Custom Fighters - Custom Streetfighter Motorcycle Forum banner
1 - 4 of 4 Posts

72 Posts
Discussion Starter · #1 ·
Just a quick one, a mini project if you will.

First thing I did was knock up a big lever press, just using junk I have stashed away for just such days :lol:

You can see it is opened right over itself in this pic, the lever travels through 180 degrees ( and then some more) to allow the pushing block right out of the way of the fork leg, with out the need to hold it off the leg.

Its worth noting rawl bolts are your friend and this will need fastening down.

There is a V block at either end of the steel bed, I made these out of thick wood, but steel would be better - i didnt have and suitable steel so went with wood.

A magnetic based dial indicator is set up on the leg and the leg turned 360 degrees to find the high spot, I took about 5 measurements down each leg length to find the "middle" of the bend. The middle of the bend is positioned directly under the pushing block with the high spot facing up.

The block lowered onto fork, only move the dial indicator as little as possible and zero it, it wants to be as close to the bend as possible and still able to read the fork leg.

Now you push like mad and hope you've made your lever long enough!

I counted the dial round as I pushed by leaning over it, but it would be a lot easier if an assistant could read them out to you!

When measuring the run-out, you turn the fork leg until the indicator is at its highest reading, take a note then turn to its lowest reading and take a note. The run out is half the difference between the two:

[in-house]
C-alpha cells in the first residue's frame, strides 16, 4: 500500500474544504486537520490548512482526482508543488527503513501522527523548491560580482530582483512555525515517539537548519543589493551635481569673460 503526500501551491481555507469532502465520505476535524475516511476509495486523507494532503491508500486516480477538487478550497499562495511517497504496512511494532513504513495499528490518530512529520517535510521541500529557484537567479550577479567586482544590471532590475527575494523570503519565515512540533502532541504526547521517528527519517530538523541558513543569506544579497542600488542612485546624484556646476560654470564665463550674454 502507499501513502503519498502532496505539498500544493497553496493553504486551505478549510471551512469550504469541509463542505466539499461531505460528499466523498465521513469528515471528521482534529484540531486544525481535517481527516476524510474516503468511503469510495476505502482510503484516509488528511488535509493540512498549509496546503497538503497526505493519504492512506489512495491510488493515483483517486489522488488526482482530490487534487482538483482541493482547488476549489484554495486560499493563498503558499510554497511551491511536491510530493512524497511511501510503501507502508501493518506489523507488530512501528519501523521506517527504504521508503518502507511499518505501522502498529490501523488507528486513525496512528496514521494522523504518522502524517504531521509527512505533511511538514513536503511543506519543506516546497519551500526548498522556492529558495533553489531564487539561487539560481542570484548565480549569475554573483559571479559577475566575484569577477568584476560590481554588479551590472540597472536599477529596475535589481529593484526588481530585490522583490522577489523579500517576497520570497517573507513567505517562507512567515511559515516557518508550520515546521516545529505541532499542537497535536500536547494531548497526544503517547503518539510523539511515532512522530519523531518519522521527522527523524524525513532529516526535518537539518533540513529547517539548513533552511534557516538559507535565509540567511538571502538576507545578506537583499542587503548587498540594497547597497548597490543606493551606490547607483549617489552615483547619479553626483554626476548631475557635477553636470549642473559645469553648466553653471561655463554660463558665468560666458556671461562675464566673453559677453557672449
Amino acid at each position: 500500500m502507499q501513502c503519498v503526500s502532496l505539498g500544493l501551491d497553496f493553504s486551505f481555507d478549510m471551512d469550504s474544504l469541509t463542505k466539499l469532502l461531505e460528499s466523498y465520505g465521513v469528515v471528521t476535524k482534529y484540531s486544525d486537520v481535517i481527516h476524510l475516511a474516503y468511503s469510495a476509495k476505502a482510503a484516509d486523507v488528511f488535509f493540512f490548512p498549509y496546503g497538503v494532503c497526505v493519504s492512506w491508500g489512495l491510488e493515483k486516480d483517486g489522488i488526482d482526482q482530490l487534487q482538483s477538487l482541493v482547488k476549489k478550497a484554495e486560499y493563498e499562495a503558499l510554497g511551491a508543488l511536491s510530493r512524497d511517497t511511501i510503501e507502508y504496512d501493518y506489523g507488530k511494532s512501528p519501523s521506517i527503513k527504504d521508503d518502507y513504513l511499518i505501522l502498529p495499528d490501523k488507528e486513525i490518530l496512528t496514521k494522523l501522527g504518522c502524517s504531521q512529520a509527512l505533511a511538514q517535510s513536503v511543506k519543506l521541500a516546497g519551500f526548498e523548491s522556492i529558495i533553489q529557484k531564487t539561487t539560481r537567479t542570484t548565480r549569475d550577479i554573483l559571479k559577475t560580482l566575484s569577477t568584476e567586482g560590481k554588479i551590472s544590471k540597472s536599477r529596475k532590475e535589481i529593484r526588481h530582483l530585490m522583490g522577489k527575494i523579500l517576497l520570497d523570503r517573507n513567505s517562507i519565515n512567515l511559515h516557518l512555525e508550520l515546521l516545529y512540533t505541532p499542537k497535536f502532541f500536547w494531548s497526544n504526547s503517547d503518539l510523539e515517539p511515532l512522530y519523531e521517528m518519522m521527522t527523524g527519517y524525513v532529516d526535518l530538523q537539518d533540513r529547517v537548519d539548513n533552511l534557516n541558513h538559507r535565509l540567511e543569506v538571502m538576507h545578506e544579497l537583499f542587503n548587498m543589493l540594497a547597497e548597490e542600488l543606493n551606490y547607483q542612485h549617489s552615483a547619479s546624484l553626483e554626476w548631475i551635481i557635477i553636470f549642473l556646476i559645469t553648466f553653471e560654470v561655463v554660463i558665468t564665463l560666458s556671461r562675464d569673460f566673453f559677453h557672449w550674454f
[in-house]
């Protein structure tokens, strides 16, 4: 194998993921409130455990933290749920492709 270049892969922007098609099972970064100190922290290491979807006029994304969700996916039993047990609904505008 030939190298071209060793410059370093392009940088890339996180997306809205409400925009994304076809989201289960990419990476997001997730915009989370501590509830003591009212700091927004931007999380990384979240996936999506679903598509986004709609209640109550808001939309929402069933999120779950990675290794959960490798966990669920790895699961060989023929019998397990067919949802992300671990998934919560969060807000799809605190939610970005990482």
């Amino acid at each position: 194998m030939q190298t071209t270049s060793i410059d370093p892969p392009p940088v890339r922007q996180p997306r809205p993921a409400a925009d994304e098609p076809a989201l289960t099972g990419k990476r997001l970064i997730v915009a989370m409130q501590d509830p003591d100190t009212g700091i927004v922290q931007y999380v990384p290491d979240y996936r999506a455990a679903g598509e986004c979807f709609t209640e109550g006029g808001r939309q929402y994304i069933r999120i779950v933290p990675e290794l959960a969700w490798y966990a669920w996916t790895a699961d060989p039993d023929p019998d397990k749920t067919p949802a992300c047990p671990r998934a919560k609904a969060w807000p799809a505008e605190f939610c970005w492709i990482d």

Indicator reads 0.10mm and 0.78mm you have a difference of 0.68mm - the total run out would be 0.34mm

This is why its easier to zero your indicator each time.

I started by bending an equal amount in the opposite direction. I had approx 0.8mm of runout so I pushed the leg 0.8mm the other way.

SO i went to 1.6mm NO difference...

I just kept increasing by 1 mm until i could measure the bend as being reduced. This didnt happen until I had applied 7.5mm of travel in the opposite direction of the bend! And i still had some to go!

In the end I think I applied around 8.4mm travel against the bend, but I am unsure how much of this is due to the wooden V blocks ( they will compress under strain ) and how much is the natural "spring" of the tube - so go careful and ALWAYS measure twice.

When the bend is almost out, you will have to move the pushing block right out of the way and measure right at the arc of the bend to check run out.

When you think your finished, transfer the V-blocks, leg and dial indicator to a known flat surface ( kitchen worktop etc) and re-measure the leg, I took a good 5 or 6 around the bent area, a measurement each end and a couple in between.

Your run-out is always the highest one, if you have 0.5mm run out in the middle and 0.01mm near the end the run-out is 0.5mm

Both of my stanchions were bent, I got one to 0.05 -0.06 ish mm and the other is about 0.03mm

** DISCLAIMER This post is for information purposes only, professional services are advised.
If you follow ANY information in this post it YOUR responsibility to check its safe and ride-able.
I did it to see if it could be done - I am not guaranteeing it is safe for use afterwards

50,498 Posts
very inventive mate ,I can forsee other uses fer that wee contraption .

Nicely done fella, I have done similar using a hydraulic pipe bender a shimmed former & v blocks on moped forks & found it pretty easy as you can bend it a little at a time with no effort, not sure I'd use my idea on forks from a high powered bike though as I'd always wondering if I got it right

7,580 Posts

Reminds me I have a set of bent GSXR1100 RSU's that I deemed "junk" long ago... I think it's time to pull them out of storage and get rid of the slight tweak in the legs and bolt them up to my Bandit. Was half way through a stem swap when I discovered the bend in them sliding the forks back in the bottom triple for a length test for the new stem. Crushed me to have to give up the forks on the project... there is hope yet!
1 - 4 of 4 Posts